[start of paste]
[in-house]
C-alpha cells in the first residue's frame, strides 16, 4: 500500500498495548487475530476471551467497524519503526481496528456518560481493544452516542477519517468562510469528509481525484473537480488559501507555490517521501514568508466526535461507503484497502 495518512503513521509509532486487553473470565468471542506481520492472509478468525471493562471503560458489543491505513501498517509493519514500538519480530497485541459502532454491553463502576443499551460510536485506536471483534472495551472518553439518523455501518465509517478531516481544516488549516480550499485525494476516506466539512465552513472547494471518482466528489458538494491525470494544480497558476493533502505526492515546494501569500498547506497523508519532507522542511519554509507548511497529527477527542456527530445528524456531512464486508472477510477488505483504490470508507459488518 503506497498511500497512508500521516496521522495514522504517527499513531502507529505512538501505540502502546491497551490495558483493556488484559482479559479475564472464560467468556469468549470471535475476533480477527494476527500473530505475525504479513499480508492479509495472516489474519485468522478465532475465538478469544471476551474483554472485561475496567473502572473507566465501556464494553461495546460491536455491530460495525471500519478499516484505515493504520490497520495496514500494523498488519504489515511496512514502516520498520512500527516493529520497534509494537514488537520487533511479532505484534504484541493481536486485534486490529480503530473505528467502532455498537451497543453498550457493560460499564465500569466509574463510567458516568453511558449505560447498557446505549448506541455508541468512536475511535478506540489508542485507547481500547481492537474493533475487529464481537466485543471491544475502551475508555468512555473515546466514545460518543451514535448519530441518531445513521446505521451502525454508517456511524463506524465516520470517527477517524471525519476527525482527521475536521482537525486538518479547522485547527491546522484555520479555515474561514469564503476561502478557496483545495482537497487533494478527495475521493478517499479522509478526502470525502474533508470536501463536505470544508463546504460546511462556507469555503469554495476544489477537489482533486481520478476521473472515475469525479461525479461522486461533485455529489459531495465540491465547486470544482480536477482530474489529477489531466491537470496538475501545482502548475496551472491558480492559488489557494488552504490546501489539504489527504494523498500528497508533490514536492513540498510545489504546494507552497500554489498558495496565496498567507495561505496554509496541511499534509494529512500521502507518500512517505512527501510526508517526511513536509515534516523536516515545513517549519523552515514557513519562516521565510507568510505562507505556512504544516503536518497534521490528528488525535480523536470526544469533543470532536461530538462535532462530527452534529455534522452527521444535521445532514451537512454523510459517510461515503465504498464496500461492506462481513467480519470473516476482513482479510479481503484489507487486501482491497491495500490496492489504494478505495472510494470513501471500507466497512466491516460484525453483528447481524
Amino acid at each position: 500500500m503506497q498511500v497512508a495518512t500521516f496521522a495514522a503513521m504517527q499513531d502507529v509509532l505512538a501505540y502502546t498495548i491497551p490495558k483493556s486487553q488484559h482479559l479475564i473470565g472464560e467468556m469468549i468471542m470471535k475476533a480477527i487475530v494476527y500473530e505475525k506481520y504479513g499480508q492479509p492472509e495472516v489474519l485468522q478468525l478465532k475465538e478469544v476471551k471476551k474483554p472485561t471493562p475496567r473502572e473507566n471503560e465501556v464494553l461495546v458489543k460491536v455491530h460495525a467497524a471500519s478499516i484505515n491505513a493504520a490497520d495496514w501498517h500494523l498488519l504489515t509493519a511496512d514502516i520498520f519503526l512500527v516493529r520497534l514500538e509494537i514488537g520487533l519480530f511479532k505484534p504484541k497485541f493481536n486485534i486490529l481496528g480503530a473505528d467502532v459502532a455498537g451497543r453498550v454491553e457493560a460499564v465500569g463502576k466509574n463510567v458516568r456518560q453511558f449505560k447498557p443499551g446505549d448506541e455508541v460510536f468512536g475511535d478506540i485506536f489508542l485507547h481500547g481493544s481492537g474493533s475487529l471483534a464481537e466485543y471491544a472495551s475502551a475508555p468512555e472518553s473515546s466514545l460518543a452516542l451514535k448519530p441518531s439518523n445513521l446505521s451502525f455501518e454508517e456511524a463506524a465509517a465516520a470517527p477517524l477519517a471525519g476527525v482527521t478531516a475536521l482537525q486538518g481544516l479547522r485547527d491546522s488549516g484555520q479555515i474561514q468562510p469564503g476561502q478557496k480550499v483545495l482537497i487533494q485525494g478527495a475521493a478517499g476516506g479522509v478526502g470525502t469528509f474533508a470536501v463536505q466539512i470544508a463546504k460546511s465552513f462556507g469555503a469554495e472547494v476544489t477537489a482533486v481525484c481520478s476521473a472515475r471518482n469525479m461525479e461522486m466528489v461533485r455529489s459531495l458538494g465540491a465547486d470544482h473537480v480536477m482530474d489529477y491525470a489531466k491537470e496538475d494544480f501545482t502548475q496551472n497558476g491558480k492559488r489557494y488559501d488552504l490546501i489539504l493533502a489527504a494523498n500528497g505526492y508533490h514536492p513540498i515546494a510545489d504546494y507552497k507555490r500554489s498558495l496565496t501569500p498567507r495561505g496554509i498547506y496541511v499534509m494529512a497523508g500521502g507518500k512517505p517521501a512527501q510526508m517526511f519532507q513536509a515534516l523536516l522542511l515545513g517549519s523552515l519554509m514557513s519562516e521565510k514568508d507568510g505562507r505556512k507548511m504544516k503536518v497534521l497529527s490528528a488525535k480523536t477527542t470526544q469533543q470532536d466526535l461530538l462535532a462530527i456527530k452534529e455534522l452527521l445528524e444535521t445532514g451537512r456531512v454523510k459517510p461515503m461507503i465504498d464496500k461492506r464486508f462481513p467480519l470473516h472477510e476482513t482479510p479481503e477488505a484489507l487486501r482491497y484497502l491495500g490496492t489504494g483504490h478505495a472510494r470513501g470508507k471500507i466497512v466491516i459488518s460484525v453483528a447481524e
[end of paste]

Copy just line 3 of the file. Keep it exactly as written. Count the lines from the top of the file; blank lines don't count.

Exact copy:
Amino acid at each position: 500500500m503506497q498511500v497512508a495518512t500521516f496521522a495514522a503513521m504517527q499513531d502507529v509509532l505512538a501505540y502502546t498495548i491497551p490495558k483493556s486487553q488484559h482479559l479475564i473470565g472464560e467468556m469468549i468471542m470471535k475476533a480477527i487475530v494476527y500473530e505475525k506481520y504479513g499480508q492479509p492472509e495472516v489474519l485468522q478468525l478465532k475465538e478469544v476471551k471476551k474483554p472485561t471493562p475496567r473502572e473507566n471503560e465501556v464494553l461495546v458489543k460491536v455491530h460495525a467497524a471500519s478499516i484505515n491505513a493504520a490497520d495496514w501498517h500494523l498488519l504489515t509493519a511496512d514502516i520498520f519503526l512500527v516493529r520497534l514500538e509494537i514488537g520487533l519480530f511479532k505484534p504484541k497485541f493481536n486485534i486490529l481496528g480503530a473505528d467502532v459502532a455498537g451497543r453498550v454491553e457493560a460499564v465500569g463502576k466509574n463510567v458516568r456518560q453511558f449505560k447498557p443499551g446505549d448506541e455508541v460510536f468512536g475511535d478506540i485506536f489508542l485507547h481500547g481493544s481492537g474493533s475487529l471483534a464481537e466485543y471491544a472495551s475502551a475508555p468512555e472518553s473515546s466514545l460518543a452516542l451514535k448519530p441518531s439518523n445513521l446505521s451502525f455501518e454508517e456511524a463506524a465509517a465516520a470517527p477517524l477519517a471525519g476527525v482527521t478531516a475536521l482537525q486538518g481544516l479547522r485547527d491546522s488549516g484555520q479555515i474561514q468562510p469564503g476561502q478557496k480550499v483545495l482537497i487533494q485525494g478527495a475521493a478517499g476516506g479522509v478526502g470525502t469528509f474533508a470536501v463536505q466539512i470544508a463546504k460546511s465552513f462556507g469555503a469554495e472547494v476544489t477537489a482533486v481525484c481520478s476521473a472515475r471518482n469525479m461525479e461522486m466528489v461533485r455529489s459531495l458538494g465540491a465547486d470544482h473537480v480536477m482530474d489529477y491525470a489531466k491537470e496538475d494544480f501545482t502548475q496551472n497558476g491558480k492559488r489557494y488559501d488552504l490546501i489539504l493533502a489527504a494523498n500528497g505526492y508533490h514536492p513540498i515546494a510545489d504546494y507552497k507555490r500554489s498558495l496565496t501569500p498567507r495561505g496554509i498547506y496541511v499534509m494529512a497523508g500521502g507518500k512517505p517521501a512527501q510526508m517526511f519532507q513536509a515534516l523536516l522542511l515545513g517549519s523552515l519554509m514557513s519562516e521565510k514568508d507568510g505562507r505556512k507548511m504544516k503536518v497534521l497529527s490528528a488525535k480523536t477527542t470526544q469533543q470532536d466526535l461530538l462535532a462530527i456527530k452534529e455534522l452527521l445528524e444535521t445532514g451537512r456531512v454523510k459517510p461515503m461507503i465504498d464496500k461492506r464486508f462481513p467480519l470473516h472477510e476482513t482479510p479481503e477488505a484489507l487486501r482491497y484497502l491495500g490496492t489504494g483504490h478505495a472510494r470513501g470508507k471500507i466497512v466491516i459488518s460484525v453483528a447481524e